Storm Drain Markings

Sanitary sewer systems carry human and industrial wastewater to a treatment plant. Storm drainage systems, which is composed of the open drainage grates along the roadside, carries untreated storm water runoff from roofs, roads, sidewalks and parking lots directly to streams, ponds, oceans, and lakes.   Each time it rains, pollutants such as trash, used automotive oil, yard waste (grass clippings, leaves) excess or improperly applied yard chemicals, sediment, and pet waste are transported by storm water directly to nearby streams, ponds, lakes, and eventually the ocean.

Storm Drain Marking is one way of reducing the amount of pollutants going down the drain.  While it won't solve all our water pollution problems alone, the highly visible marker is a practical and easy first step toward public education and active involvement in storm water pollution prevention.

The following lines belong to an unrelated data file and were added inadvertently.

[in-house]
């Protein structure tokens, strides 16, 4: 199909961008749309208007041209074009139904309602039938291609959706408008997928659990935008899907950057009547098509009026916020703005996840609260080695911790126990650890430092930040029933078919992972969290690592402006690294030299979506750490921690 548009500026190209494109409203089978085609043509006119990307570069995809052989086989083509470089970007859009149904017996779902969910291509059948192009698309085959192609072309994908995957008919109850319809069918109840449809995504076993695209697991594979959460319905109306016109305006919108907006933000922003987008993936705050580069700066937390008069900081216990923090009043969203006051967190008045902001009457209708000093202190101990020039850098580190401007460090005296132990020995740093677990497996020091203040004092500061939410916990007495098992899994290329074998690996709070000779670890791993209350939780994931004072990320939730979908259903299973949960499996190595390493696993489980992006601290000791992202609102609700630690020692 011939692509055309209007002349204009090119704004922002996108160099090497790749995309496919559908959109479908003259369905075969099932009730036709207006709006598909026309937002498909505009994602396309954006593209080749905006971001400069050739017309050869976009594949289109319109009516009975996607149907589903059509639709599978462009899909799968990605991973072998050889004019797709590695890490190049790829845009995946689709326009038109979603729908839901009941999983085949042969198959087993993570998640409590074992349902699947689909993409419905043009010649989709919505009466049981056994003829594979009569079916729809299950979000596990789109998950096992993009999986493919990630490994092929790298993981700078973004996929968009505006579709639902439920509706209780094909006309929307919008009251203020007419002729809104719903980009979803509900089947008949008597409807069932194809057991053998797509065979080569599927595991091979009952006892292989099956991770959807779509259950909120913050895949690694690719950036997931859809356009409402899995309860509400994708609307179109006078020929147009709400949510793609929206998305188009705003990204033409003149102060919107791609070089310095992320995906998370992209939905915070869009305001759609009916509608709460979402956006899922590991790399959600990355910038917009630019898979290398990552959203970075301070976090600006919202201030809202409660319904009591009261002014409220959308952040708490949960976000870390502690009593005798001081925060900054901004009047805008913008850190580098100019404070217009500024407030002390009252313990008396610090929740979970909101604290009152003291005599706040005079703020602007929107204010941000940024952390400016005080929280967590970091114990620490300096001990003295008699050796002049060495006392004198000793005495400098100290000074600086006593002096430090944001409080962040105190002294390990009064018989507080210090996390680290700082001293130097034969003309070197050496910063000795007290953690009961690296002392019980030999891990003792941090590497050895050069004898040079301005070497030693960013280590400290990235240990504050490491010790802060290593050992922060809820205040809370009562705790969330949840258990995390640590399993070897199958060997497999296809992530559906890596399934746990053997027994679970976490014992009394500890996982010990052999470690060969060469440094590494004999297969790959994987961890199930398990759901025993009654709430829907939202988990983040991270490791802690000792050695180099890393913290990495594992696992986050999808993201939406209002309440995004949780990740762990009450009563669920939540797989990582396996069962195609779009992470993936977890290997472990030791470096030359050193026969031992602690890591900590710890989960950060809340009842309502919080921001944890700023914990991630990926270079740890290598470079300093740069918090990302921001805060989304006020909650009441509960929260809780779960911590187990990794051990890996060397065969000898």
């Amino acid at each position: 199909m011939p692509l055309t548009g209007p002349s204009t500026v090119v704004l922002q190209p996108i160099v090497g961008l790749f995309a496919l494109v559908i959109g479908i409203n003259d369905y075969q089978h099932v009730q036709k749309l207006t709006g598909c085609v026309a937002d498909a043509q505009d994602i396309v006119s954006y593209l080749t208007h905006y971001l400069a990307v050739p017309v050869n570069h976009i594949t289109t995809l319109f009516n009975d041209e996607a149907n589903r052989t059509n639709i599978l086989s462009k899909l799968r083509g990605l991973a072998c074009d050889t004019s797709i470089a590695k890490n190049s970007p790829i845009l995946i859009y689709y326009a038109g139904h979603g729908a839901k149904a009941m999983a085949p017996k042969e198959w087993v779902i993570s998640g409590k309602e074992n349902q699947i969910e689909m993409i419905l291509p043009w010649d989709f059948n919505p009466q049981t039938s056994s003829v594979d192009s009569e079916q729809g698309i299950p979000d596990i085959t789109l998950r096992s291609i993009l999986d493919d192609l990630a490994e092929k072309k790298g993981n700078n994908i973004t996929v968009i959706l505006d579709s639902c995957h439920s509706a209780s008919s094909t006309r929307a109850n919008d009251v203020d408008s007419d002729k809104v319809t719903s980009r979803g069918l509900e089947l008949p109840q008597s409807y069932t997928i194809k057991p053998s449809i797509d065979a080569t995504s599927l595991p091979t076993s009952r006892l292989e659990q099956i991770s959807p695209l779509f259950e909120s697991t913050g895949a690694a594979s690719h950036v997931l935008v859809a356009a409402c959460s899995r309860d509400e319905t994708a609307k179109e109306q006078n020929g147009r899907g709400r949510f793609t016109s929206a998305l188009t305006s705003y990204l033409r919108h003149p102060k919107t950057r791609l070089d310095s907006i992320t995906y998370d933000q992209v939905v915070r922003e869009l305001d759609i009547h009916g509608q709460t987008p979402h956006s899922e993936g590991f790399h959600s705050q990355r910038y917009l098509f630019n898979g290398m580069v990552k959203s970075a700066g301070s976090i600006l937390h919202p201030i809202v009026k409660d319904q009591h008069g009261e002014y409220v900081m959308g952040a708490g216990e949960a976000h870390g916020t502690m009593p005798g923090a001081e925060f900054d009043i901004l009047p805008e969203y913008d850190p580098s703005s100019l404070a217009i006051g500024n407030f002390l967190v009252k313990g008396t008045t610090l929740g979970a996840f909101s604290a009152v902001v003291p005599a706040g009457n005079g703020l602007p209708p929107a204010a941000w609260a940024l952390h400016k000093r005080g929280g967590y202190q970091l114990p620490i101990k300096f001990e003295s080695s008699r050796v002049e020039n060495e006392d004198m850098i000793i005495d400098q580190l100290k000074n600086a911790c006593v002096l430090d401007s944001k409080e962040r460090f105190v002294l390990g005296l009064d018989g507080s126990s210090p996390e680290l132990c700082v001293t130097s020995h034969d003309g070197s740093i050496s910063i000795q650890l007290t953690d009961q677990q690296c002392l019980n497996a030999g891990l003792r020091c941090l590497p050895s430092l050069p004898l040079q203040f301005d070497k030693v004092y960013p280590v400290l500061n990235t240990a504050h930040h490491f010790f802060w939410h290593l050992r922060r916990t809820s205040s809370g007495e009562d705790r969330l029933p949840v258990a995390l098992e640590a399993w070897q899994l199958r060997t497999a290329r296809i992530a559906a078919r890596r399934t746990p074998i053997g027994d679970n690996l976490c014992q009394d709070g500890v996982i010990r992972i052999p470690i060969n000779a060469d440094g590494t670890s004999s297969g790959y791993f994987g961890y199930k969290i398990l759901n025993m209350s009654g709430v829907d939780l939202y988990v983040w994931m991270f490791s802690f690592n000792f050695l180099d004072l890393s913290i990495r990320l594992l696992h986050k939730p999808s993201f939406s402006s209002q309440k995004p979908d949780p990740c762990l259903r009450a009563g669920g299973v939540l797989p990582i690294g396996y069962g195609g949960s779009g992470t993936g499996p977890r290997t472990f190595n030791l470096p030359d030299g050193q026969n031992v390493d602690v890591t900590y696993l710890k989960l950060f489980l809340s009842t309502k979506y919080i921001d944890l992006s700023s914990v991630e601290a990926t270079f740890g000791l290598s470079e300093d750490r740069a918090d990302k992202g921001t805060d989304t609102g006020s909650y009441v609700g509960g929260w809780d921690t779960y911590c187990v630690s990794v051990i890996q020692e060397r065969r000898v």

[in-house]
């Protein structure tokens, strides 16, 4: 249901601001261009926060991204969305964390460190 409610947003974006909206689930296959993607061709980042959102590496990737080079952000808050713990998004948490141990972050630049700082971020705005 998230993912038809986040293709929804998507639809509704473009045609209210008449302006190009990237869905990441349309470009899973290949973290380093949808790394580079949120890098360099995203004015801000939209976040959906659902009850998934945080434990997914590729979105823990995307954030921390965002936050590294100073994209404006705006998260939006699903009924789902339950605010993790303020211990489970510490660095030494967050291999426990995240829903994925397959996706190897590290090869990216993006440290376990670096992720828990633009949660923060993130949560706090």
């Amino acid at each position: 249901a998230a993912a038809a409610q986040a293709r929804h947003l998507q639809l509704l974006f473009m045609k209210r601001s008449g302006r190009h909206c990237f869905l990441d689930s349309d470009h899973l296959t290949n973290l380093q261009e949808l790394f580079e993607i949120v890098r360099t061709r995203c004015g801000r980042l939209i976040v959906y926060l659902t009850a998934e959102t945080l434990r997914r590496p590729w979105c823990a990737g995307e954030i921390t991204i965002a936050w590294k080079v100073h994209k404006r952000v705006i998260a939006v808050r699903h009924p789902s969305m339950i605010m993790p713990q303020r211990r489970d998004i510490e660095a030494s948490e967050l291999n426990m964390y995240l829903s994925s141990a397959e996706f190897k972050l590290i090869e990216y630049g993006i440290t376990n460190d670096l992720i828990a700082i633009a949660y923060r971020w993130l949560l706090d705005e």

In your community, organize a storm drain marking project. Check with local agencies on where the storm drains drain to, using templates, and spray paint label drains- Example- “Don’t Pollute- Drains to Ocean” or - “Don’t Pollute- Drains to Rock Creek” 

Conserve - (water and energy - e.g., carpool, mass transit)

Water Conservation
Drinking Water & Ground Water Kids Stuff - EPA Web site on Water Conservation- activities for students and teachers- grades K to 12.

Choose - sustainable seafood (and other eco-savvy products - e.g., organic, biodegradable)

These web sites have information and activities on sustainable seafood:

Purchase only MAC certified marine ornamentals for your aquarium. For more information: www.aquariumcouncil.org/